http://t3.gstatic.com/images?q=tbn:ANd9GcRP4qIrraW46oa4crCboqTzadd3IE4yTumRAbMvuvR527xT31xml_tozi4By Barbara Ischinger Director for Education and Skills. July brought some good news and some bad news. The good news is that vocational and technical skills are flourishing and I watched young people with those skills competing to find who’s best in the world at the WorldSkills Competition held in Leipzig, Germany, earlier in the month. Over a thousand young people, representing 65 countries and regions across the world, were demonstrating their skills in everything from welding to web design. Korea topped the medal table (including gold for confectionery/pastry making with chocolate sculptures too impressive to eat) with Switzerland in second place. The level of technical expertise on show was astounding, but what impressed me more than anything was the poise and self-confidence along with the commitment to excellence and professionalism of all the competitors. And it wasn’t just for the competitors  it was a big festival of vocational skills for the general public. Anyone could try their hand at a new skill at a workbench or computer while young people could also seek advice on their choice of job and planning their career.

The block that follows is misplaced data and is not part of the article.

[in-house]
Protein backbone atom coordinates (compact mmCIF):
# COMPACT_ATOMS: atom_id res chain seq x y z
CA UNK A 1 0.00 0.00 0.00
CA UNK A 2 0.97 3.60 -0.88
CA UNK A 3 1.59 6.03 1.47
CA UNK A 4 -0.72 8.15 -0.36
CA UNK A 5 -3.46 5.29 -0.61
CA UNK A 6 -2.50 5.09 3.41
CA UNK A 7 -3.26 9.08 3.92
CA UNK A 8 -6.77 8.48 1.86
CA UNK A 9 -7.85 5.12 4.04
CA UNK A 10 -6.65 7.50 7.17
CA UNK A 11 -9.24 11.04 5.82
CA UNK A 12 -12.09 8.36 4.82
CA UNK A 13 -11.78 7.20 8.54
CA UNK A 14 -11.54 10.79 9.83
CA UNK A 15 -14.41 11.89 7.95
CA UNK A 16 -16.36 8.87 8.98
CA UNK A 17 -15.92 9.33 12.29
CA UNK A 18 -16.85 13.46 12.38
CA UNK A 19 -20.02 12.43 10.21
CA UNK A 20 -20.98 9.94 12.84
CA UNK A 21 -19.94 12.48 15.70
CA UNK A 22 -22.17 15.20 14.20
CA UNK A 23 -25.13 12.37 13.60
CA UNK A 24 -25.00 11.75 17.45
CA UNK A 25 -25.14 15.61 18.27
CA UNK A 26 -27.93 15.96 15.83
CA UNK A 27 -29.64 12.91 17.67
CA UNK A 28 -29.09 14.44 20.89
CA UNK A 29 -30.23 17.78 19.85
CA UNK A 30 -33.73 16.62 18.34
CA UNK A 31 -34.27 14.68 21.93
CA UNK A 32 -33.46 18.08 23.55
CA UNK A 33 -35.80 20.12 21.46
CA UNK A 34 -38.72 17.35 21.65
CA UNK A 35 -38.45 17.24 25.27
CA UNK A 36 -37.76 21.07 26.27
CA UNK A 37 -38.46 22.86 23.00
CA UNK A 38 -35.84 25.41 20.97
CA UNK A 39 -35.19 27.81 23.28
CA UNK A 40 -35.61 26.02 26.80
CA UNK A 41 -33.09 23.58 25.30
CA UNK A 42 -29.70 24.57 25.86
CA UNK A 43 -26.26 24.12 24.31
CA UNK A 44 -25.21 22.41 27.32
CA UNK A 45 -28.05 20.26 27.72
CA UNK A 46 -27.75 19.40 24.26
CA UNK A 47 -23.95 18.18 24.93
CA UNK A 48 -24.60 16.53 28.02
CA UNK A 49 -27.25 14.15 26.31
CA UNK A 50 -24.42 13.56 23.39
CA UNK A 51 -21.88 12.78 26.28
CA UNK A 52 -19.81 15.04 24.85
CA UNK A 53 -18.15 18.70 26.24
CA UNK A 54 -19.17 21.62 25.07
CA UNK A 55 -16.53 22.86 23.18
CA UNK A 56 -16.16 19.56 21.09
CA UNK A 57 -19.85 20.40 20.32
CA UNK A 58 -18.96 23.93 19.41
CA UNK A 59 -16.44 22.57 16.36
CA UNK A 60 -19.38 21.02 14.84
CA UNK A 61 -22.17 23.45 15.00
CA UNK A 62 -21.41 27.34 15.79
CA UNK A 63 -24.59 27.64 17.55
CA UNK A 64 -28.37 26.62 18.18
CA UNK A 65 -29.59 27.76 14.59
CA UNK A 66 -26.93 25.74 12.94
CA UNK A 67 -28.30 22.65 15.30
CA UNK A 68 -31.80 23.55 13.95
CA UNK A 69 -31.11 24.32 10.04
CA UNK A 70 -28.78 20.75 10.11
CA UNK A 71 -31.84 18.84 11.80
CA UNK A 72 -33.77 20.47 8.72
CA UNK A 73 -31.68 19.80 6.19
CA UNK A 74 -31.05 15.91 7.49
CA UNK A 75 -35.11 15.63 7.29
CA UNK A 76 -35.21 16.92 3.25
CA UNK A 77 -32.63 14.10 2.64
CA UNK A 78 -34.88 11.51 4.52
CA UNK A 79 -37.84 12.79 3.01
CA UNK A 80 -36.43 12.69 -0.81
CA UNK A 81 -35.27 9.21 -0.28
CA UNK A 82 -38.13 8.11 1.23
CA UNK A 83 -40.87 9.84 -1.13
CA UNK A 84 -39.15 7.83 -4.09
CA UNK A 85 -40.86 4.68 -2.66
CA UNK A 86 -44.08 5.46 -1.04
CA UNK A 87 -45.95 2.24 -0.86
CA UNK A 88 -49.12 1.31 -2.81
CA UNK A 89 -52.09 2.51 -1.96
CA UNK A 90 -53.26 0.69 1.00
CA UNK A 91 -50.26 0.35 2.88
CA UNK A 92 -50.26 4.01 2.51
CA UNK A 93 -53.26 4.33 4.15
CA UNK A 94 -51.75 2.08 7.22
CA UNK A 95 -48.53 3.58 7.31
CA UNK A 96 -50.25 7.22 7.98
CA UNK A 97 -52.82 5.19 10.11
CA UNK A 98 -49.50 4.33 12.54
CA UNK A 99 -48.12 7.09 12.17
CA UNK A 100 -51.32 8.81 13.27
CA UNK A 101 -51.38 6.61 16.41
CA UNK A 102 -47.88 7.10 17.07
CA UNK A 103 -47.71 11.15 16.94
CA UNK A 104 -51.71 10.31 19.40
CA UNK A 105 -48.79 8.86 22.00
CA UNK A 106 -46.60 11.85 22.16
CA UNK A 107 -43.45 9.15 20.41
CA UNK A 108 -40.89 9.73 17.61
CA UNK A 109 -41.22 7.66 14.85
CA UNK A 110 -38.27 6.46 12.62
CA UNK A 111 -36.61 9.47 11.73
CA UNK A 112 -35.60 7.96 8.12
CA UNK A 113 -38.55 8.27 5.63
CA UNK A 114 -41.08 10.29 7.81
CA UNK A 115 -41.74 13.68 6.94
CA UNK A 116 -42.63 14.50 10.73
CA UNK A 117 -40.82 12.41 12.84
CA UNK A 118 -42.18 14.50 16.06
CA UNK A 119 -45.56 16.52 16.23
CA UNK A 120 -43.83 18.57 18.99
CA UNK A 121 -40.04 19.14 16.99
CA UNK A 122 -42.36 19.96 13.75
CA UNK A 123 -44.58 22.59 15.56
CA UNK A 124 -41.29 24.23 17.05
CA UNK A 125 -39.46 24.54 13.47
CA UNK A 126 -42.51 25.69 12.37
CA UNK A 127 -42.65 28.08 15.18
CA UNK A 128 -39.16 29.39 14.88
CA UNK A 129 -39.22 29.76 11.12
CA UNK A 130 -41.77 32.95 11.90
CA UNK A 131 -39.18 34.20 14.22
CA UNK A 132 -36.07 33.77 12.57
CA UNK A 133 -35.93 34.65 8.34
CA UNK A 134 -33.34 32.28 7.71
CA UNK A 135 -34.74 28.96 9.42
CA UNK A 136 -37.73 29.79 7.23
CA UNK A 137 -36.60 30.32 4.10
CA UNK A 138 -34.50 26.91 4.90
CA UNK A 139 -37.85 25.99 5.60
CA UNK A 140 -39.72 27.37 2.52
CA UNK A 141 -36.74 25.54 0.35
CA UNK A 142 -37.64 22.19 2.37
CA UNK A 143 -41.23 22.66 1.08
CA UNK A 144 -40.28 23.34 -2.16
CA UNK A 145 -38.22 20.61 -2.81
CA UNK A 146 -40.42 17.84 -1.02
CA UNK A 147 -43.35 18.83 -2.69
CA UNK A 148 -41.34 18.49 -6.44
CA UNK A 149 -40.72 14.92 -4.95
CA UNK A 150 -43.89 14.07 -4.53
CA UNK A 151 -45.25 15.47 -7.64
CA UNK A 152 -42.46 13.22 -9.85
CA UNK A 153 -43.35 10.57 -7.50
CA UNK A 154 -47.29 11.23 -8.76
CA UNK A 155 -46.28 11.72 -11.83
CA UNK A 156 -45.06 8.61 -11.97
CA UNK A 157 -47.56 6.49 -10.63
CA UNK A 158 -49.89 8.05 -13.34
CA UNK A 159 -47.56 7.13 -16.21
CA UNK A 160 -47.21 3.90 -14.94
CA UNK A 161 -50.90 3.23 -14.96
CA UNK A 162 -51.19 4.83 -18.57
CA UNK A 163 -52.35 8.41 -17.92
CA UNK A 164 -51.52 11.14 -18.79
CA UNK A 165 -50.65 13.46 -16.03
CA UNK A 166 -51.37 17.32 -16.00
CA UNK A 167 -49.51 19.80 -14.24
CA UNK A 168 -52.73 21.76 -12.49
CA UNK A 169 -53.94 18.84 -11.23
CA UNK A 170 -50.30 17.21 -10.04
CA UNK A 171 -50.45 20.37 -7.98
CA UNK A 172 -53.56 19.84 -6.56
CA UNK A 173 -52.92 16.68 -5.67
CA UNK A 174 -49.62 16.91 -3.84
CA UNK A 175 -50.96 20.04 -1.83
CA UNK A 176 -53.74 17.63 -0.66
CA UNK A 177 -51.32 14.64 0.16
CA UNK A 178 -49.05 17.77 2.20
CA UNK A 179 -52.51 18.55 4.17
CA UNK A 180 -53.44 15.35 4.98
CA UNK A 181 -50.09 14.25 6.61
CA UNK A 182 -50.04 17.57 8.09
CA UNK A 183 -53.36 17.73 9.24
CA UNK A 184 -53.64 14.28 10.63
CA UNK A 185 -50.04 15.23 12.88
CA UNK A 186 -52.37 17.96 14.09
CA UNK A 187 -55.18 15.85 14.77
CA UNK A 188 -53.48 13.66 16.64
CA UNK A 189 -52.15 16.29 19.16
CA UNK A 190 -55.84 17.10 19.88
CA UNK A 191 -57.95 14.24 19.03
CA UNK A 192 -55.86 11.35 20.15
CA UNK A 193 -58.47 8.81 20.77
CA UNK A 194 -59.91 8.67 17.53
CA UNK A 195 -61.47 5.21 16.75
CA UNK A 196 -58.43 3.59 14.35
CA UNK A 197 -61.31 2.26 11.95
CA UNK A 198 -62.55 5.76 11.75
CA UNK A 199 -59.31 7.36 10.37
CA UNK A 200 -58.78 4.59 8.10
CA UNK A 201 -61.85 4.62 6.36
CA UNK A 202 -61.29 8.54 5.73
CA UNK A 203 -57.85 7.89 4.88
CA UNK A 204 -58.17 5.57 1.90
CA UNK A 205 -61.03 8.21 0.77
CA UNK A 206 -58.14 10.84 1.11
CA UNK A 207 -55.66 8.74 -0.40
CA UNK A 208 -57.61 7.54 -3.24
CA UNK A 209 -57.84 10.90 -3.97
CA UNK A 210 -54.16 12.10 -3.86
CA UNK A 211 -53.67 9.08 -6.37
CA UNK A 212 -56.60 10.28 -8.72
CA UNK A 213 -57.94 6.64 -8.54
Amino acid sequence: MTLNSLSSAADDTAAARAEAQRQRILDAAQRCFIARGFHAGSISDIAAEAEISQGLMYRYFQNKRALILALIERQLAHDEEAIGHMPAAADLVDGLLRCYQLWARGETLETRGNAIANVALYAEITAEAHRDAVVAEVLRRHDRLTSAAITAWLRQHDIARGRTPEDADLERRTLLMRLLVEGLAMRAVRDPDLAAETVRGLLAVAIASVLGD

Now the bad news: OECD announced last week that unemployment in OECD countries is expected to  remain high throughout 2014, with young people and the low-skilled hit hardest . Unemployment can have long-lasting repercussions on young people.  Even when they do eventually get a job, they are likely to face an ongoing penalty in the labour market, earning significantly reduced wages over the course of their lifetime. And the psychological impacts can also be long lasting, as young people become discouraged, de-motivated and worried about their prospects for attaining economic independence in the future. And yet…in many OECD countries, there are thousands of jobs that remain unfilled, often requiring technical and vocational skills or providing the opportunity to learn them. Read more...